"Sounds like lots of cues for really snappy songs," Hunter commented.
"But that's just it. It sounds like nothing of the sort ... and that's what we were counting on." Alfie Rangoon's eyes brightened as the old excitement was rekindled. "People would say ... 'How the hell can they make a musical out of that?' And then there was the matter of his writings."
"Yeah. Pretty grisly stuff."
"We discovered early on that Poe did write some humor and satire ... and, frankly, that bothered us. It didn't fit in with our ideas for the show. But it turned out that his satirical pieces were by far the grisliest things he wrote--too grisly even for our musical--so that was all right."
"But how could you hope to use, for instance, The Facts in the Case of M. Valdemar, as a musical number?" Hunter Knox asked.
"We have," Rangoon said smugly.
"But isn't that the one where a dead man keeps communicating with the living as long as he is in a hypnotic trance, but when he is awakened he turns into--"
"'A nearly liquid mass of loathsome--of detestable putridity.' That's the one."
"And you propose to make a hit song out of that?"
"I don't know why you scoff." Alfie Rangoon sat back, smiling a faintly supercilious smile and folding his hands on his totally imaginary paunch. "You listened to pop music lately? It's full of necrophilia. And you've just seen a musical rendition of The Tell-Tale Heart."
"That's right, I have," Hunter Knox acknowledged. "But how do you make them fit into the narrative line of the show? I presume the focus is still on Poe's life?"
"Of course." Rangoon nodded and sat forward again. "And the rationale comes from the fact that Poe was a drinker, a heavy drinker who drank himself into delirious states. And he did this whenever there was a crisis in his life. So ... to begin with--"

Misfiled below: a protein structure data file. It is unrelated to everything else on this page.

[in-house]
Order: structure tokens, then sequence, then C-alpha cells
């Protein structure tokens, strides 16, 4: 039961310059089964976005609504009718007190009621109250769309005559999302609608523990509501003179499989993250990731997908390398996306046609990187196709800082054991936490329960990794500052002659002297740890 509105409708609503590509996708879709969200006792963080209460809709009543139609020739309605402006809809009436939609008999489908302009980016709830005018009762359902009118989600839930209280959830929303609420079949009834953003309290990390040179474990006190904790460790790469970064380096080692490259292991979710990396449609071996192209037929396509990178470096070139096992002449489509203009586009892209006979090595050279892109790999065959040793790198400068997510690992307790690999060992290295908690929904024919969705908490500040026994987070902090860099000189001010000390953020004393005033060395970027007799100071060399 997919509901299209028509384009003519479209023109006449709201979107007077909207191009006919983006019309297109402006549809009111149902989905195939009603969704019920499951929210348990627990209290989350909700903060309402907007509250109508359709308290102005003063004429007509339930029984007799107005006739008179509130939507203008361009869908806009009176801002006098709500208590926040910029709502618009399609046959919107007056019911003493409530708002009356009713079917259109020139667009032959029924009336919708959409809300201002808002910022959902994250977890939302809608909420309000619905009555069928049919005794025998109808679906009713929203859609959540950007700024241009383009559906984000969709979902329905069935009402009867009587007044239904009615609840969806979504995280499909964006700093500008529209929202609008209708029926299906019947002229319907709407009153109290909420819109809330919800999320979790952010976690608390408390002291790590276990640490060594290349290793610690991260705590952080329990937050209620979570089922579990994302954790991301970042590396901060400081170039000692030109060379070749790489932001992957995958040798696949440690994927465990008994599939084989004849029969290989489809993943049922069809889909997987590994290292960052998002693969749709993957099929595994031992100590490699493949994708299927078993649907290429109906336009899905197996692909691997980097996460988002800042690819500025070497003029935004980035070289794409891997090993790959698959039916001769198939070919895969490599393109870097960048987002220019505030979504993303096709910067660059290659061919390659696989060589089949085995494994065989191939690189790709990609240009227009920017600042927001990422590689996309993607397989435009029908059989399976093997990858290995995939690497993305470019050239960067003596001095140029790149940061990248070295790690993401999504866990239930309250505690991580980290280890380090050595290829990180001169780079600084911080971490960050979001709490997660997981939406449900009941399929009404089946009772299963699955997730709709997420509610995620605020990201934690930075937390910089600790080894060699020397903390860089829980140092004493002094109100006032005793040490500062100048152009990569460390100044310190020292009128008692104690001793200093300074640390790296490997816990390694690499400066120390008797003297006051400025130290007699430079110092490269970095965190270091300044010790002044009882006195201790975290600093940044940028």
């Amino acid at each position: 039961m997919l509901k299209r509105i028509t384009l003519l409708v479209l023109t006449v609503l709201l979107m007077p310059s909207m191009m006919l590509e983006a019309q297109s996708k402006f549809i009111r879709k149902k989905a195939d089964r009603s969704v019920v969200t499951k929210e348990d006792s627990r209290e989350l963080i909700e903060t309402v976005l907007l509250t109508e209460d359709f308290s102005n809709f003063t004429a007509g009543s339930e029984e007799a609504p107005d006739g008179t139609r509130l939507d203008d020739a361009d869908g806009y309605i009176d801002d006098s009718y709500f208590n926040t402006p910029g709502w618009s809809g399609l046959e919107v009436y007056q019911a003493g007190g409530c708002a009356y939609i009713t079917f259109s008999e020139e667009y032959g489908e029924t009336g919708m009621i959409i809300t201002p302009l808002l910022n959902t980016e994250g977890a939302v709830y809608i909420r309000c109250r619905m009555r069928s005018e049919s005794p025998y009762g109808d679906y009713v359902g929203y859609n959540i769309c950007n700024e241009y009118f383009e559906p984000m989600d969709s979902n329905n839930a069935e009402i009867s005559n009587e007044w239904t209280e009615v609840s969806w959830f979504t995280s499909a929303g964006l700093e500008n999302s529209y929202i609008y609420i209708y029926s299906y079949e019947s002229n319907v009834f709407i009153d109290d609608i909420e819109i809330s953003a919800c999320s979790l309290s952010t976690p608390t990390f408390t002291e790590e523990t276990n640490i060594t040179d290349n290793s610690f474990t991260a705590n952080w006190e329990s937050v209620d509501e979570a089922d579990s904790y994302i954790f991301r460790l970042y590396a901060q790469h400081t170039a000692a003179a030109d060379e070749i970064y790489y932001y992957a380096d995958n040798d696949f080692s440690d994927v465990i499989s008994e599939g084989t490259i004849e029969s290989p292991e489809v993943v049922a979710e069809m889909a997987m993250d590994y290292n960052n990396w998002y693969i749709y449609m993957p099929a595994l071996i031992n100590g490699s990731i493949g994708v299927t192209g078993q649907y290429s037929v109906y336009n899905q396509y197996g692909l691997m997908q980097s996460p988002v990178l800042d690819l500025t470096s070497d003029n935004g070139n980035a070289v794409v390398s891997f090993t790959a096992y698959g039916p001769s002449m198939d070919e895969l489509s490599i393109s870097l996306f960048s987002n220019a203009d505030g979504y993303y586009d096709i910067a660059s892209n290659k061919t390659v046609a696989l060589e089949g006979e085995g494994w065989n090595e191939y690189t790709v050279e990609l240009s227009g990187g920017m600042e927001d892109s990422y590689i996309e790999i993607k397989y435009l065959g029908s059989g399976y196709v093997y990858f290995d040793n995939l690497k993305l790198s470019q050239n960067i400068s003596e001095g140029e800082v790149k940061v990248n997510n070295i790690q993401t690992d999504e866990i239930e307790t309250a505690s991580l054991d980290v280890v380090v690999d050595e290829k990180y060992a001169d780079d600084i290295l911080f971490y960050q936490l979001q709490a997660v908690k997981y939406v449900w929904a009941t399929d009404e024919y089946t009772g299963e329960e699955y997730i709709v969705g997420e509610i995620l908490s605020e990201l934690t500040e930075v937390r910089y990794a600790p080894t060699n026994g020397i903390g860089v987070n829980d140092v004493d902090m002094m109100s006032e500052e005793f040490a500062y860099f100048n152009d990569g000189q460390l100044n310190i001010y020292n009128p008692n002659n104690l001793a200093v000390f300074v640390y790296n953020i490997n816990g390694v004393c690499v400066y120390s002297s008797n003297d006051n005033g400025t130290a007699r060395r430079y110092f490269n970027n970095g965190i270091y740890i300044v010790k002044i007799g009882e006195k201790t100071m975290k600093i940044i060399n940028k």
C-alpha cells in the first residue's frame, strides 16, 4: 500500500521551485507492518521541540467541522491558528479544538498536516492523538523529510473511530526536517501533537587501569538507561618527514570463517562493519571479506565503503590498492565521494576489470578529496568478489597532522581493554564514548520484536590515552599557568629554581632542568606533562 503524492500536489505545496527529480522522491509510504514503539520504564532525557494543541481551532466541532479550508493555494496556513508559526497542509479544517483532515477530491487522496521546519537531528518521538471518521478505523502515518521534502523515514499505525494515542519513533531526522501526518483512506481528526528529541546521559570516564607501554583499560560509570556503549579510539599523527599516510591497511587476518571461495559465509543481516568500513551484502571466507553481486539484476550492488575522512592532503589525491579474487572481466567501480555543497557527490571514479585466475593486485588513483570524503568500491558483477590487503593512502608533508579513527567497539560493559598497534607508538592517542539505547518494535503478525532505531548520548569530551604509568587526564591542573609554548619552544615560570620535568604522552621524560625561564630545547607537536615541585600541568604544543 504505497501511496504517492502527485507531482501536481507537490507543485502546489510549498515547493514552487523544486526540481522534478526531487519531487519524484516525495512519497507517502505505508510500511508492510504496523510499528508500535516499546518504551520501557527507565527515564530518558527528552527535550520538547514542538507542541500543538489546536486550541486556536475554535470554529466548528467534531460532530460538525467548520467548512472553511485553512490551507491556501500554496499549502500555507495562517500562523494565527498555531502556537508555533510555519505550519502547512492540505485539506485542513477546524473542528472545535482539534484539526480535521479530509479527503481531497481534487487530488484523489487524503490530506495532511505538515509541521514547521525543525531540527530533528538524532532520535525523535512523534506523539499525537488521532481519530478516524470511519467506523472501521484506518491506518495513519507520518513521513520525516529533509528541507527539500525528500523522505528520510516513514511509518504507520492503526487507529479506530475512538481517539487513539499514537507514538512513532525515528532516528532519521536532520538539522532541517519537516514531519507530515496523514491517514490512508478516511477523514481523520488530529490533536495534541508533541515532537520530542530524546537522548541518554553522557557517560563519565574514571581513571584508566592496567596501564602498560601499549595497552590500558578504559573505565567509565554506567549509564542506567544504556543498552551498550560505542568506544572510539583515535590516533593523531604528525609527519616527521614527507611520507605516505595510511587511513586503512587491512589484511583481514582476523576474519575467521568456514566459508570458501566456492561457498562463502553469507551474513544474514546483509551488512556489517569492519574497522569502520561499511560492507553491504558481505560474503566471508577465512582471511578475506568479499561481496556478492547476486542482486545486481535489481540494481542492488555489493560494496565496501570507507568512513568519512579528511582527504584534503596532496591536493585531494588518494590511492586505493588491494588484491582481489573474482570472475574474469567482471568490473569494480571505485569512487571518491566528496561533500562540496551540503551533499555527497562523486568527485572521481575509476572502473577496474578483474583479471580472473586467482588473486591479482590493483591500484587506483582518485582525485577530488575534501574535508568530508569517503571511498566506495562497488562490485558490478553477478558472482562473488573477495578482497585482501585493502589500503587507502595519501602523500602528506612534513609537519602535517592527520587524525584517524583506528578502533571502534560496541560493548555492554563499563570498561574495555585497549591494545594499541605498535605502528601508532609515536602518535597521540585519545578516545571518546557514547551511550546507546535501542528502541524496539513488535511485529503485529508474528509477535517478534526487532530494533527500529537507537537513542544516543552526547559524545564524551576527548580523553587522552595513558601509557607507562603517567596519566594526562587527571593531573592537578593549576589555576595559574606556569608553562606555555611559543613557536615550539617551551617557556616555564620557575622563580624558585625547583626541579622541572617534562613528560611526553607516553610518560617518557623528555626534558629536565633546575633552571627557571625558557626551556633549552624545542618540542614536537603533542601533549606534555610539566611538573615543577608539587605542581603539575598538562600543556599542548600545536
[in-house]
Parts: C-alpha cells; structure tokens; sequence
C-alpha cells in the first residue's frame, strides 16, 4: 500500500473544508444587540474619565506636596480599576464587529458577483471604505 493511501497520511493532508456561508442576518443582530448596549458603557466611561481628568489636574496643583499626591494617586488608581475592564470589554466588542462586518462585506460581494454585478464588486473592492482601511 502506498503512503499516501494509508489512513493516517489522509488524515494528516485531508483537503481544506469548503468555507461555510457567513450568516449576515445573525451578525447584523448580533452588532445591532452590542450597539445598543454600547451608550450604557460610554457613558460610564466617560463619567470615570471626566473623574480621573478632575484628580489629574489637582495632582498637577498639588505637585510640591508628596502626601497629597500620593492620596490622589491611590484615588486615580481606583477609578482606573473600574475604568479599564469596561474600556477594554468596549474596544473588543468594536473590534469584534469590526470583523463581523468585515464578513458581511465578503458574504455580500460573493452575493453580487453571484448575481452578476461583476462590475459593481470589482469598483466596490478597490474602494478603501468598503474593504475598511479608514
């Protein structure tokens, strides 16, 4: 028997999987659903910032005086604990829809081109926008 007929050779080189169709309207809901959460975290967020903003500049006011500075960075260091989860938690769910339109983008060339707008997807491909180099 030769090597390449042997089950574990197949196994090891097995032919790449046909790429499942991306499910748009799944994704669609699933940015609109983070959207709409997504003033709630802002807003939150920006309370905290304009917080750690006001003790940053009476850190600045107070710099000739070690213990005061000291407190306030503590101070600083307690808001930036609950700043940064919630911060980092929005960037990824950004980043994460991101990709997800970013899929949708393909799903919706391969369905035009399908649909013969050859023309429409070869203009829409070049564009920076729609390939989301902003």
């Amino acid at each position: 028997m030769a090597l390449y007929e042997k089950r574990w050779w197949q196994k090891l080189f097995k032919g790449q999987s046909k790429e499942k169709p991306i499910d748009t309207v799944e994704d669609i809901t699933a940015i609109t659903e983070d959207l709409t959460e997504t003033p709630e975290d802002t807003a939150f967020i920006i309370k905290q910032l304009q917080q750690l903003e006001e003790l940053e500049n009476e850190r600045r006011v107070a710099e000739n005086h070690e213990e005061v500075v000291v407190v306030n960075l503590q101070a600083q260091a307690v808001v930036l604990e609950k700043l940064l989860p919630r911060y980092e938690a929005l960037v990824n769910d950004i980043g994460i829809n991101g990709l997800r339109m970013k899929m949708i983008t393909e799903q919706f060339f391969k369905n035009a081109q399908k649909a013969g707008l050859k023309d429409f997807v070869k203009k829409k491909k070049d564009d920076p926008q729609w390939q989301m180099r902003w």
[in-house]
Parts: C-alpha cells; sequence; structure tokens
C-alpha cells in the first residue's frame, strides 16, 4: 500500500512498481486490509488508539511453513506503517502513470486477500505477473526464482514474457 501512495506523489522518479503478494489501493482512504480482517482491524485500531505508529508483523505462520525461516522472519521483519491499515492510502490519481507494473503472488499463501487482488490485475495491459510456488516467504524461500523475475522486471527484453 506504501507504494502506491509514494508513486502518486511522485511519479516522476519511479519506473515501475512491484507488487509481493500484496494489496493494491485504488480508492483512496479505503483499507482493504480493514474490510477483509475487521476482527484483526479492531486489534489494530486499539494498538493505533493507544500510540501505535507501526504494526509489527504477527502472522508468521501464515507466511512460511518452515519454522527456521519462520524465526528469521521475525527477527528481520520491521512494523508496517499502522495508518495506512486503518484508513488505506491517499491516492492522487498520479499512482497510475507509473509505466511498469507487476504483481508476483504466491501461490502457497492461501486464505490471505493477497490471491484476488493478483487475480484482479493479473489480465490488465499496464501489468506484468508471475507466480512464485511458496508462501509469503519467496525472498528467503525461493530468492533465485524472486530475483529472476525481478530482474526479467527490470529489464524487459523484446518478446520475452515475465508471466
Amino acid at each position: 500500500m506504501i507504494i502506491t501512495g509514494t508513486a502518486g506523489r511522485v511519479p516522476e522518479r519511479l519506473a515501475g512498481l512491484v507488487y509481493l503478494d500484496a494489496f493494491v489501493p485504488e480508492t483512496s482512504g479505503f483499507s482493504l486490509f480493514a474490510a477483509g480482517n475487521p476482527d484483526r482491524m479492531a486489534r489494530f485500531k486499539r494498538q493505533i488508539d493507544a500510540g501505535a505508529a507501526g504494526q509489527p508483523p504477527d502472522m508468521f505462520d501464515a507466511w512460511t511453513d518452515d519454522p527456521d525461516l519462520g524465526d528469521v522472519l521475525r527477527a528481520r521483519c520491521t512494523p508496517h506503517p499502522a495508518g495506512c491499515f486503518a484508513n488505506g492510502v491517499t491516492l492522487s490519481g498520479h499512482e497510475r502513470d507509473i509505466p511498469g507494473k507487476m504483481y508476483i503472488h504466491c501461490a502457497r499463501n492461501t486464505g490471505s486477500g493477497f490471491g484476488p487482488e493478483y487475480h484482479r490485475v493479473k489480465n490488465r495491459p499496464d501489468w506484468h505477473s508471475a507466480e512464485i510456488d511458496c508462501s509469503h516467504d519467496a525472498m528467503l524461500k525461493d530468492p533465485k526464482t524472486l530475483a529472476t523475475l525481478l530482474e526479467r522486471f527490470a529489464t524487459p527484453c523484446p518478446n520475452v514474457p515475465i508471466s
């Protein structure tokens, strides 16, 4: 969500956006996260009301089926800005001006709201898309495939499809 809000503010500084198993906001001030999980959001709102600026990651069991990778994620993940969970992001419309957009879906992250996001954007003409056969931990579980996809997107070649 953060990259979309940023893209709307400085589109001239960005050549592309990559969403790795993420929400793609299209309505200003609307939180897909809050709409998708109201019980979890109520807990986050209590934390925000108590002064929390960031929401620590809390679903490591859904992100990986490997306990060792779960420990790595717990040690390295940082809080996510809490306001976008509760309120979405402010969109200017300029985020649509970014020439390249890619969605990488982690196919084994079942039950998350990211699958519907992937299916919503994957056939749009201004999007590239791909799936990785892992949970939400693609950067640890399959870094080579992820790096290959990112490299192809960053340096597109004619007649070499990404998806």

"Just explain how you worked The Tell-Tale Heart in. We've only got five."
"Right. Besides, you'll hear more tonight, if you accept my offer--"
"The Tell-Tale Heart appears in the show in Act Two, Scene Four." Rangoon ignored Hunter's question. "Poe has just been rebuked by George Graham, his publisher, for his lascivious ways. He has also been having an affair with Graham's wife. So, when he gets his usual load into him, he goes to their house and seduces her. Here, they are caught by Graham who promptly fires Poe as editor of The Gentlemen's Magazine. Poe has been fired by a publisher once before, Thomas White of the Southern Literary Messenger, and he has borne a grudge against White ever since. Accordingly, when he falls down in a drunken stupor, he dreams he has killed White, who becomes the dead old man of the story, and George and Eulalie Graham become the police officers who find him out."
"So, The Tell-Tale Heart was written around that time?"
"It doesn't matter." Alfie shrugged.
"I see," said Hunter, not seeing.
"You will. We work quite a number of the tales in that way. And, of course, he wrote so much love poetry."
"And poetry about lost love," Hunter added.
"It was easy to work the poetry in."
"Even The Bells?" Hunter chuckled.
"Certainly. At Edgar and Virginia's wedding."
"But the poem ends so gloomily."
"So does their marriage."
"I see what you mean." Hunter now sat forward. "All right, then, how do I fit into this? What is this offer you are going to make me? I hope it doesn't involve money."
"Because if it does, I shall have to take it."
"Well, it does. But not--at least at first--the way you're probably thinking."
"You always could arouse my curiosity, Alfie ... if nothing else."
"It wasn't for want of trying," Alfie protested.
"Never mind. That's water under the sink. Go on."
"You've already noticed that this show has taken a long time to get to this stage," Alfie began. "Well, that hasn't all been creative block or wrangling between the writer and composer ... though, of course, there's been some of that ... but nothing unusual."
"No blood spilled?"
"Anyway, the problem has been we've been held up while we fought some lawsuits."
"'Some?' How many?"
"Three, from apparently two people."
"The first two, one against me and one against Wolf, were definitely brought by the same man ... or whatever ... somebody named Frederick Grate."
"Sounds like a pseudonym," Knox commented.
"Does, doesn't it? And I've never laid eyes on the man. He never appeared in court. The third suit was brought by Brandenburg Enterprises, which I figure was Fred again. It was the same lawyer. And they were all about the same thing."